Recently I hooked up with my good friend the writer Ron MacLean at my favorite local pub Atwood’s Tavern. We had the corner spot at the bar and were catching up on things and ordered a second round of beers to go with our burgers. I ordered an Idle Hands Triplication, which arrived in a stylish Belgian tulip-shaped glass. When I tipped it back for my first sip, I noticed their logo design etched into its side. The mark creates the tulip-shaped glass in the negative space created by the two hands, topped off with a wonderfully delicious head of foam dripping down the side of the glass. I put the glass down and sat there admiring this wonderful design, and savoring the excellent taste of a quality brew, and wondered who was the lucky chap that got this design assignment and hit it out of the park.
Turns out it was created by a designer out of England named Joe Leese, who I recently tracked down to share my appreciation of his work. This is what Joe had to say about his process and thoughts behind the design:
“The thinking behind the logo was quite simple—I wanted a nice, clean way to show ‘handmade beer,’ so a beer glass made of hands was the perfect fit! Originally the logo showed two hands forming a traditional beer tankard shape, which we then decided to swap out for a Belgian style glass to be more in keeping with their beer’s heritage. The hands in the logo are actually my own and I spent a fair amount of time trying out different shapes and taking photos in order to get the right look for the logo.”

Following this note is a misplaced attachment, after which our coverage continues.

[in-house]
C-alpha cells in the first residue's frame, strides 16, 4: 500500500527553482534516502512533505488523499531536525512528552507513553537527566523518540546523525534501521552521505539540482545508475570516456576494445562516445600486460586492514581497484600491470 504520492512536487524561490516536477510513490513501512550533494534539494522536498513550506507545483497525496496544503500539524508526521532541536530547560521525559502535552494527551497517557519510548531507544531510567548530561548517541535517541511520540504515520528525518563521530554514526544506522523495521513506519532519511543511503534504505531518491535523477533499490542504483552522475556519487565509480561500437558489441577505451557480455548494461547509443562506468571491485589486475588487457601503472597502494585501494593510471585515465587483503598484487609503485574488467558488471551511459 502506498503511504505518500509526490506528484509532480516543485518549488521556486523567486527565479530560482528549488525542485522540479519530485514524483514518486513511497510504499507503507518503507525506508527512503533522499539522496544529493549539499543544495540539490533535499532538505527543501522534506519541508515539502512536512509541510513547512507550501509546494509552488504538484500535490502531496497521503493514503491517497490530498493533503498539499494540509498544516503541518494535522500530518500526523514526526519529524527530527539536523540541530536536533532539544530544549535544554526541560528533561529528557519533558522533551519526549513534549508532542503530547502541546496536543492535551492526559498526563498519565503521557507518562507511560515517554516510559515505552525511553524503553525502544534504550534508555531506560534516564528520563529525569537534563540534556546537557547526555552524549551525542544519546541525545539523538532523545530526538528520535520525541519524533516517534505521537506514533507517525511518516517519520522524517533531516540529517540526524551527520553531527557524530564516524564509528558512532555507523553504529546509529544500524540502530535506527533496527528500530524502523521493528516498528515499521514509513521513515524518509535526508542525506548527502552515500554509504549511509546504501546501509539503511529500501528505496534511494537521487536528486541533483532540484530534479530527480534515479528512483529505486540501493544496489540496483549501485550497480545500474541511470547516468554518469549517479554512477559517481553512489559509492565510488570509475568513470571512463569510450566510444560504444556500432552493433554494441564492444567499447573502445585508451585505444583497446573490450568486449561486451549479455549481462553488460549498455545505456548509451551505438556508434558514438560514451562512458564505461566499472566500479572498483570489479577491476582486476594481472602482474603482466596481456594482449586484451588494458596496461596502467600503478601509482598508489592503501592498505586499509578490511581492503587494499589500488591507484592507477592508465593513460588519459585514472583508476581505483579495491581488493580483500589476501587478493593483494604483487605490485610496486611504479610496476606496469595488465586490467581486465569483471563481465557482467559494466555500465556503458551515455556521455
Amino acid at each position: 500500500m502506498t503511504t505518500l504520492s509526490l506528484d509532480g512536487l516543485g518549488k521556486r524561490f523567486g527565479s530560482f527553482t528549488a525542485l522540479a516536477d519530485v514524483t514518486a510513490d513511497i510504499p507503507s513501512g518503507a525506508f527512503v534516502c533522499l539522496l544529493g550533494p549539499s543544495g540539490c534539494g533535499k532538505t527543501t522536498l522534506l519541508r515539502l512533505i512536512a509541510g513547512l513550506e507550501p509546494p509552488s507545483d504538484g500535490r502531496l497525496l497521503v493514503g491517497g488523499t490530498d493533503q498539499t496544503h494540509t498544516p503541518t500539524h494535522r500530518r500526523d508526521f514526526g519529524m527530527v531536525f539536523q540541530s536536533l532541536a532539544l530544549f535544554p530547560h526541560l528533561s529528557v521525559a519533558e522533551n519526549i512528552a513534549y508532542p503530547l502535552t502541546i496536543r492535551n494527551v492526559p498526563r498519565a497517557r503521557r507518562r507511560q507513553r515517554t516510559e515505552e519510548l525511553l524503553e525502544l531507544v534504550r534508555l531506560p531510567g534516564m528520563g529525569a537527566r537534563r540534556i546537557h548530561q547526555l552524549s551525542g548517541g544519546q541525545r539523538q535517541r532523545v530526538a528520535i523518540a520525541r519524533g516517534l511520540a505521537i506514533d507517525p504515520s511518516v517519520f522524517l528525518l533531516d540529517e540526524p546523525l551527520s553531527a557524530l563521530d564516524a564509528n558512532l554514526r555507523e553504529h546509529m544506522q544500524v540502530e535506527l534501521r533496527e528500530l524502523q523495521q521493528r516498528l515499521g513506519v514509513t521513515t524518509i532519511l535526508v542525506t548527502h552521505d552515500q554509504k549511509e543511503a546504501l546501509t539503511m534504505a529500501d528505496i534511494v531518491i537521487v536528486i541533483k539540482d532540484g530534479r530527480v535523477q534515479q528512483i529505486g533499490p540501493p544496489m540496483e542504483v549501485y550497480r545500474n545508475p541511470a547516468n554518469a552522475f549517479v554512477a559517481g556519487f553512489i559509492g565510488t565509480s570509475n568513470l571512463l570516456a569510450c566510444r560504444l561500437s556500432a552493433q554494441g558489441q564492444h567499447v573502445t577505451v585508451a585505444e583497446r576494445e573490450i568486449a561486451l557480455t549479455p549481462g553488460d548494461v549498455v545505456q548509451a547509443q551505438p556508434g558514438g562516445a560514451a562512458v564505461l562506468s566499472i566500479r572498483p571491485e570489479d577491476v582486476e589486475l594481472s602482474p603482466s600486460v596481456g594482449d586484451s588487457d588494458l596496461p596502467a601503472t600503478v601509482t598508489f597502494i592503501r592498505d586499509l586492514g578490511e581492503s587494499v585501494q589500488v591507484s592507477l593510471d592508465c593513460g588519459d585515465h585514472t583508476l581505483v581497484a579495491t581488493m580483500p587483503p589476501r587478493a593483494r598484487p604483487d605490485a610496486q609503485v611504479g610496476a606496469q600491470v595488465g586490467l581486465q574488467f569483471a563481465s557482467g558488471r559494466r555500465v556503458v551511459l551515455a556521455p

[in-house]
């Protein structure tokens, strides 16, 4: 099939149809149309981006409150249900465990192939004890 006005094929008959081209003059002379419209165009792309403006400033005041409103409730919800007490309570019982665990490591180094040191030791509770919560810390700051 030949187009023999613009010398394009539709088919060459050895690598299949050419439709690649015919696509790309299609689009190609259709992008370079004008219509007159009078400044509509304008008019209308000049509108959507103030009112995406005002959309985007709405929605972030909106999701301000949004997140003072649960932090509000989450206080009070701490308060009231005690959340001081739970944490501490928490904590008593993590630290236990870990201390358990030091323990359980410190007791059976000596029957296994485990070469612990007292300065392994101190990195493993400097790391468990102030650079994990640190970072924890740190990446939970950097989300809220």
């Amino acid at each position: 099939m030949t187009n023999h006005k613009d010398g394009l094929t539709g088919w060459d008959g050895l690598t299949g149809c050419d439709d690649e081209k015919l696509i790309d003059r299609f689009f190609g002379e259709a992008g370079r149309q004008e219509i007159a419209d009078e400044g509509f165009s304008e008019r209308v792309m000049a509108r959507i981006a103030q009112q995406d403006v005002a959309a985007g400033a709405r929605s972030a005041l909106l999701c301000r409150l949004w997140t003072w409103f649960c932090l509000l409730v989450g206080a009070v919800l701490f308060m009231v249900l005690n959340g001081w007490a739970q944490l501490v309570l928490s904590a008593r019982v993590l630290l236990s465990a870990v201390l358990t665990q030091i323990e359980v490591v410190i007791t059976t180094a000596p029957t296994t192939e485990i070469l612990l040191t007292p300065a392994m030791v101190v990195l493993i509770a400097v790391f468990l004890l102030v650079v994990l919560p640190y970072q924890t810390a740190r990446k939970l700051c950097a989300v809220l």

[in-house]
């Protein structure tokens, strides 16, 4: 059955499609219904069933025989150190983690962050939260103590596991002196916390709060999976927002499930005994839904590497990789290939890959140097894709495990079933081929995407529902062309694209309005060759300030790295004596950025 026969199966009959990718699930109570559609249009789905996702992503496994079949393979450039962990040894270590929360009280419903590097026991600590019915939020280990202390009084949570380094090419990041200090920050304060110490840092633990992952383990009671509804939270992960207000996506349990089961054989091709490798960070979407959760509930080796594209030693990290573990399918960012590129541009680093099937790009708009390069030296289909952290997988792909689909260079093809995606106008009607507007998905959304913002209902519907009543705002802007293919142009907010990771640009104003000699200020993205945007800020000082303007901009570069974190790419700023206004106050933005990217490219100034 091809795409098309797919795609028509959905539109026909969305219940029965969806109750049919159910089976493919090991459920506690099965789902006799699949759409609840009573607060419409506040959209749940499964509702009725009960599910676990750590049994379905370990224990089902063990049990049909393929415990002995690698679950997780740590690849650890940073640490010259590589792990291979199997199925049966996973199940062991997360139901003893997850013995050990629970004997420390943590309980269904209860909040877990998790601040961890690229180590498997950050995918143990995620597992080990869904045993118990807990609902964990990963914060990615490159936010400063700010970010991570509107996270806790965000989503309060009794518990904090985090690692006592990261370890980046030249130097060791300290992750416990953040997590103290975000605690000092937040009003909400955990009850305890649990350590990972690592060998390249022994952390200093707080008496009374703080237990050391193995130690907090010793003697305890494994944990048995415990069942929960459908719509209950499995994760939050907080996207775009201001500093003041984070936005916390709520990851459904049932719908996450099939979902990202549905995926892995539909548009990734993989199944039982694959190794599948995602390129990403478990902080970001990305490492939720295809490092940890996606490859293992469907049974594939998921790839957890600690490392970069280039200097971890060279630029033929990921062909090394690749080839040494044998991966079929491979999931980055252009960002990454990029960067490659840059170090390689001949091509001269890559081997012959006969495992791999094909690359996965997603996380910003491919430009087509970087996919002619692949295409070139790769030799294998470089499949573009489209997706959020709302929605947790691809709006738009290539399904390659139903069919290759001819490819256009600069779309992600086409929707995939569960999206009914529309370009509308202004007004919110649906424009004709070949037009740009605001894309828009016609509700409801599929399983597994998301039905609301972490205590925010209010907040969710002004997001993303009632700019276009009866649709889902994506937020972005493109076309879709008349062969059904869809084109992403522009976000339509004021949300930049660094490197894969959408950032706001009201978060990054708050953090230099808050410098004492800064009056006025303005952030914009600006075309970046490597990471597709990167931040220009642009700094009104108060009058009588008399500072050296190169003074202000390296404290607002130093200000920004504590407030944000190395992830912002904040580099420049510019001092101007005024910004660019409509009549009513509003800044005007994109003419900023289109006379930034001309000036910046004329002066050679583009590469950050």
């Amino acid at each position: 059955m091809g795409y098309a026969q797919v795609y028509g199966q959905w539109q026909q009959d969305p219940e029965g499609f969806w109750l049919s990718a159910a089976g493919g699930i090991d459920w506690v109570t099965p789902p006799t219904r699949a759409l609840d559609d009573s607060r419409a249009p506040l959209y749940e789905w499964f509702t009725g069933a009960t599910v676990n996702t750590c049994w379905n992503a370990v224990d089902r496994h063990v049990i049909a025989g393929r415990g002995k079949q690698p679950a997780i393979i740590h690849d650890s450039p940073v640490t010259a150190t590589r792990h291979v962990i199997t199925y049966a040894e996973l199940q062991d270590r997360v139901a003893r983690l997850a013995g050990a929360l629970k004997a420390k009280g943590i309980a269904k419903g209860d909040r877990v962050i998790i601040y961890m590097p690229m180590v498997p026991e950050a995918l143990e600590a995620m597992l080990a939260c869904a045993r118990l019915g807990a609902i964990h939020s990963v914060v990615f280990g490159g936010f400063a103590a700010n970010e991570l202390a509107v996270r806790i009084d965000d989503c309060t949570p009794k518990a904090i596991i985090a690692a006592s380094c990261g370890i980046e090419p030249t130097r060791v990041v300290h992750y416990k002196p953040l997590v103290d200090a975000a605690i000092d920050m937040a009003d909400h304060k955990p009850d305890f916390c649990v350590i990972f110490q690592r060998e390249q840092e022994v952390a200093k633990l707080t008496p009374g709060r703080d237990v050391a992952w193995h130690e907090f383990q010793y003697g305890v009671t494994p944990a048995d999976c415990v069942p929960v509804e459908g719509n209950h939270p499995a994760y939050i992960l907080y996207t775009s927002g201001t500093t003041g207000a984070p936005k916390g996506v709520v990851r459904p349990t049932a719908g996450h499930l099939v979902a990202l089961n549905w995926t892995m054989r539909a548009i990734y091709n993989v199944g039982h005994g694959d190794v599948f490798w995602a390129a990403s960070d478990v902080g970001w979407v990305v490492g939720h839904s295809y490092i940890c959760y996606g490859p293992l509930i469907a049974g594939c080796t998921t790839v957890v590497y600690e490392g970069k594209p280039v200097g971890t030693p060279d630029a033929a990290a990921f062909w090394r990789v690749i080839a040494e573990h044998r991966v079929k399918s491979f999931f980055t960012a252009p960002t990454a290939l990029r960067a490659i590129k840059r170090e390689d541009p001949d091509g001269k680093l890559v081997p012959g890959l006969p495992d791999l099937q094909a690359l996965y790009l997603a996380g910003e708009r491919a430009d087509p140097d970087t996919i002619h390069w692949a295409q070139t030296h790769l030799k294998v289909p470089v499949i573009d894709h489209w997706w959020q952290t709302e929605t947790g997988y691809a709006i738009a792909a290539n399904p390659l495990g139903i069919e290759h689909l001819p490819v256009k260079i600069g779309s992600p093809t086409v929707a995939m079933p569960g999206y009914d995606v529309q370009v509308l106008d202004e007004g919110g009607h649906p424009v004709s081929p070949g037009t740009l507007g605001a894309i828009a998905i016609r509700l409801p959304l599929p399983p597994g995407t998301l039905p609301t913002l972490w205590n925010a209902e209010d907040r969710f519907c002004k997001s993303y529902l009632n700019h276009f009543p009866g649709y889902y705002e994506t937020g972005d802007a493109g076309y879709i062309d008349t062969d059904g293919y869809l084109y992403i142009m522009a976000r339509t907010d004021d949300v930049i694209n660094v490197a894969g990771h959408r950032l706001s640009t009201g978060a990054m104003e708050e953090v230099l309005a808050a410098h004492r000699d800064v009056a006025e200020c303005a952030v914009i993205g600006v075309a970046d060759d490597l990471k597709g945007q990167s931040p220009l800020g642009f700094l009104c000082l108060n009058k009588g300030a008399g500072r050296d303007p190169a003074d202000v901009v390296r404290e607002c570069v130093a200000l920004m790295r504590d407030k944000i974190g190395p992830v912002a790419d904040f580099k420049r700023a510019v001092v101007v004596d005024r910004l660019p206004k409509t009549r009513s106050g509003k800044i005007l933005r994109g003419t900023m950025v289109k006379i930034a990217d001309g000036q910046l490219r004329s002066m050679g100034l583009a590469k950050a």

Time well spent I say, old chap!
All of this got me to thinking about why this kind of design is so effective. I did some research and came across an academic abstract on the “Gestalt Principles and Dynamic Symmetry” written by Thomas Detrie, Professor Emeritus at Arizona State University, that provided me with some intellectual background on why we respond to this type of visual imagery. Gestalt Psychology, an early 20th century German school of psychology derived mainly from visual perception, denotes the fact that we make whole images from partial data. It’s referred to as the “Closure Principle.” In fact, according to Professor Detrie, as much as we seek it, we have a recurrent willingness to delay closure. This is true not only in literature, film and theatre, but also in art and design. Implied line, hide and seek edges, and creative use of negative space, stimulate the eye and keep the viewer engaged with the image. It rewards the viewer by making them an active participant in the work, like in a movie when you can figure out a plot connection or action without being explicitly shown or told by the film maker (see the shower scene in “Psycho” by Alfred Hitchcock). In short, we are hardwired to fill in the blanks to complete the image.
So the next time you’re at your local pub, order an Idle Hands Craft Beer. Admire its delightful hoppy flavor made even better by an excellent logo design, and contemplate how the closure principle will be resolved once you have finished your first pint.